Red bus tours in Glacier National Park.

Dining at Lake McDonald Lodge
After your return trip from your Going-to-the-Sun experience, visit Lake McDonald Lodge. Built in 1913, the 82-room historic lodge sits on the edge of Lake McDonald. The front of the lodge—which actually faces the water—was built this way to greet the tourist that would come via rail and then steamship up the lake back in the early 1900’s. Step inside the Swiss Chalet designed lodge and choose to eat at Russell’s Fireside Dining Room or Jammer Joe’s Grill and Pizzeria.

Lake McDonald Lodge.

Take a Historic Boat Ride
After lunch, grab a seat on the DeSmet (advance reservations highly recommended) with Glacier Park Boat Company. Climb aboard the historic vessel just steps below Lake McDonald Lodge. Cruise the pristine water and listen to the captain or one of the Park Rangers provide commentary on the scenic tour. Boat tours are offered on five lakes in Glacier National Park including St. Mary Lake, Lake Josephine, Swiftcurrent Lake and Two Medicine Lake.

Cruise among the peaks in Glacier National Park.

Take a Hike
Known as a hiker’s paradise, your time in Glacier National Park would not be complete without a hike into the forest. The park offers 730 miles of trails for every age and fitness level from the novice to the highly skilled back-country hiker. One of the most popular hikes is the mile-long Trail of the Cedars (which is ADA accessible) followed by the 4.5-mile round-trip hike to Avalanche Lake. If going with a guide is more your style, Glacier Guides offers well trained guides to lead the way and explain the geology, history and more.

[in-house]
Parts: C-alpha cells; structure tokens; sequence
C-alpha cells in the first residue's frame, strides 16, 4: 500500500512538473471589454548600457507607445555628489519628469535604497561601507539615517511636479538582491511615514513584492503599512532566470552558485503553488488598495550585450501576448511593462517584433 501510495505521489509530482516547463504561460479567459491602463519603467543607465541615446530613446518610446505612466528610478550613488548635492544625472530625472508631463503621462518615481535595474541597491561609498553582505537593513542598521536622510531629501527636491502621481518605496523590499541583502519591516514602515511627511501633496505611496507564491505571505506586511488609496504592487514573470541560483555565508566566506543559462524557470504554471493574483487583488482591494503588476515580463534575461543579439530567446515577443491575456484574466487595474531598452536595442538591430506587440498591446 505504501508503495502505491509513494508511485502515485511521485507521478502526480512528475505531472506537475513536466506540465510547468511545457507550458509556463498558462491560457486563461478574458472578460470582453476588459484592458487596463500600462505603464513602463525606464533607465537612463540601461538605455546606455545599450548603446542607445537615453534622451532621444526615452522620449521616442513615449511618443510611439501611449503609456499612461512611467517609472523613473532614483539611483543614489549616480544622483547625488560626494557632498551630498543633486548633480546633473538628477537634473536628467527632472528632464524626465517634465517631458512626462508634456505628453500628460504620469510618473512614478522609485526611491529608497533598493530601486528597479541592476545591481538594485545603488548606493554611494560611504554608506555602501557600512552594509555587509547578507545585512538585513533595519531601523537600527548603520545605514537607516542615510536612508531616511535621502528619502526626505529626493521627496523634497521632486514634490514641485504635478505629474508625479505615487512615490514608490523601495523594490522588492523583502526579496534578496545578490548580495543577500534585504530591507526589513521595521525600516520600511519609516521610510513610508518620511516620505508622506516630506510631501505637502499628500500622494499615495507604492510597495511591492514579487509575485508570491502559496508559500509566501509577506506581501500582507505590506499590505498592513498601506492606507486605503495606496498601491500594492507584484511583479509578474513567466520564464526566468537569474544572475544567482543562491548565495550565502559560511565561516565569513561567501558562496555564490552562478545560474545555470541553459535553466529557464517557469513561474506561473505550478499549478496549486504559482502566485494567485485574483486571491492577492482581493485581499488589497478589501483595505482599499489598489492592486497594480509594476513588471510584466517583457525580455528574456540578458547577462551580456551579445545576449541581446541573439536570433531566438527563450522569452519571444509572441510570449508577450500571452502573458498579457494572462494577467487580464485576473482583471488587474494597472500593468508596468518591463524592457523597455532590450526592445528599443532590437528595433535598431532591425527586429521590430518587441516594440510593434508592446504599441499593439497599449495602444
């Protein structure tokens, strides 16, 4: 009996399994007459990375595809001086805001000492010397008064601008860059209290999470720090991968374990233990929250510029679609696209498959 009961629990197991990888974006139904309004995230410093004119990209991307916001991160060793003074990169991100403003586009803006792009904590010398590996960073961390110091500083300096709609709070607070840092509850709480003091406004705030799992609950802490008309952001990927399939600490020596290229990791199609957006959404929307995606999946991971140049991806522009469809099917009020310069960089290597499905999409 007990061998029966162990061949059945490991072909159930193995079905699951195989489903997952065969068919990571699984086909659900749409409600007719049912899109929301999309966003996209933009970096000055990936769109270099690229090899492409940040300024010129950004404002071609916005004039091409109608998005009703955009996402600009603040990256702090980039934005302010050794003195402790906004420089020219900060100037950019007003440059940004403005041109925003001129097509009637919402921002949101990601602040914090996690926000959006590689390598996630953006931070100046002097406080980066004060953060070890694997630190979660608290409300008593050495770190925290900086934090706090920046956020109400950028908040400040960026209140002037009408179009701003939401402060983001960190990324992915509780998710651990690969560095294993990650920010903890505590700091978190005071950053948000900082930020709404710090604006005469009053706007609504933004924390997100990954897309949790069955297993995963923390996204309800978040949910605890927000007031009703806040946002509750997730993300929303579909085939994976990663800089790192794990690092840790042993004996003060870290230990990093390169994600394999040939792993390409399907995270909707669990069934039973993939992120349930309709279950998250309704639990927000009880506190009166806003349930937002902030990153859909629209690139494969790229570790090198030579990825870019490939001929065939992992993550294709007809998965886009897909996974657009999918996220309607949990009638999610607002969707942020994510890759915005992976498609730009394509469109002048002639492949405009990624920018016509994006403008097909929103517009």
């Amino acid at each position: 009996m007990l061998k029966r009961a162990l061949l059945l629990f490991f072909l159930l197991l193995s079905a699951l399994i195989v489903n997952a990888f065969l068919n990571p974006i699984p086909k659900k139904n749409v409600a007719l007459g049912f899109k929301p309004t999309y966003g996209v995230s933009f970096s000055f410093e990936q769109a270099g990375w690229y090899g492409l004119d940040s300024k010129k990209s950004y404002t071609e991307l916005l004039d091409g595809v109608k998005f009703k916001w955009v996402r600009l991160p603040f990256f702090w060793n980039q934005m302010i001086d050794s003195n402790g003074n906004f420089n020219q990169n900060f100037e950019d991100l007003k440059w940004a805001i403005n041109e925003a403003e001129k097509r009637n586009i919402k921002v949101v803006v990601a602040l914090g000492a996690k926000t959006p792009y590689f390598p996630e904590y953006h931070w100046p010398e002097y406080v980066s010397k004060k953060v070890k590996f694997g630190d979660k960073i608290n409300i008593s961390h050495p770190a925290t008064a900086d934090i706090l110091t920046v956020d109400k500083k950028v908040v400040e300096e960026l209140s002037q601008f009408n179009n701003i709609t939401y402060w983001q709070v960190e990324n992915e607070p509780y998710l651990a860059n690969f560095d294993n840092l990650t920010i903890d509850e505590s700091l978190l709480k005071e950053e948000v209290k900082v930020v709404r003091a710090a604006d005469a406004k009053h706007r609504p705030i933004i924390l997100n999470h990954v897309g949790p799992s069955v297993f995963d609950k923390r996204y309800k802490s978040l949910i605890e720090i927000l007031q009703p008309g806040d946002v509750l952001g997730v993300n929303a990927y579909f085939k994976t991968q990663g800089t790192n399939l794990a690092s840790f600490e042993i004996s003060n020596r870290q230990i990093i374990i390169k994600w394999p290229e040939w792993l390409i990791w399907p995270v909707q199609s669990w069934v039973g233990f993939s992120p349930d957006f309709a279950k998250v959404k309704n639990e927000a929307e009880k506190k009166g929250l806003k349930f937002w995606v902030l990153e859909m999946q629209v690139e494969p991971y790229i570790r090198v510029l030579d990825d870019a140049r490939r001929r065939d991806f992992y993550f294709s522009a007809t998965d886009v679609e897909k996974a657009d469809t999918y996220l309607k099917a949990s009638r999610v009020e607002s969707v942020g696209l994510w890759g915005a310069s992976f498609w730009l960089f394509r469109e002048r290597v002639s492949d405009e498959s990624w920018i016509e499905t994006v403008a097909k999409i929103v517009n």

Pro tip: If hiking in Glacier, always be bear aware and never hike alone, make noise, never leave food out, observe bears from a safe distance and carry bear spay as a precaution.

A portion of over 730 miles of hiking trails.

Additional Options For the more adventurous take a horseback trail ride with Swan Mountain Outfitters from their Apgar or Lake McDonald corrals. For a thrilling adventure in late spring and early summer—at the height of mountain runoff—take a whitewater rafting trip with one of the many outfitters in Glacier Country.

For more information visit our tour operator website. If you need additional tour itinerary assistance, feel free to drop me a line; I’m always here to help.

Happy Exploring,
DP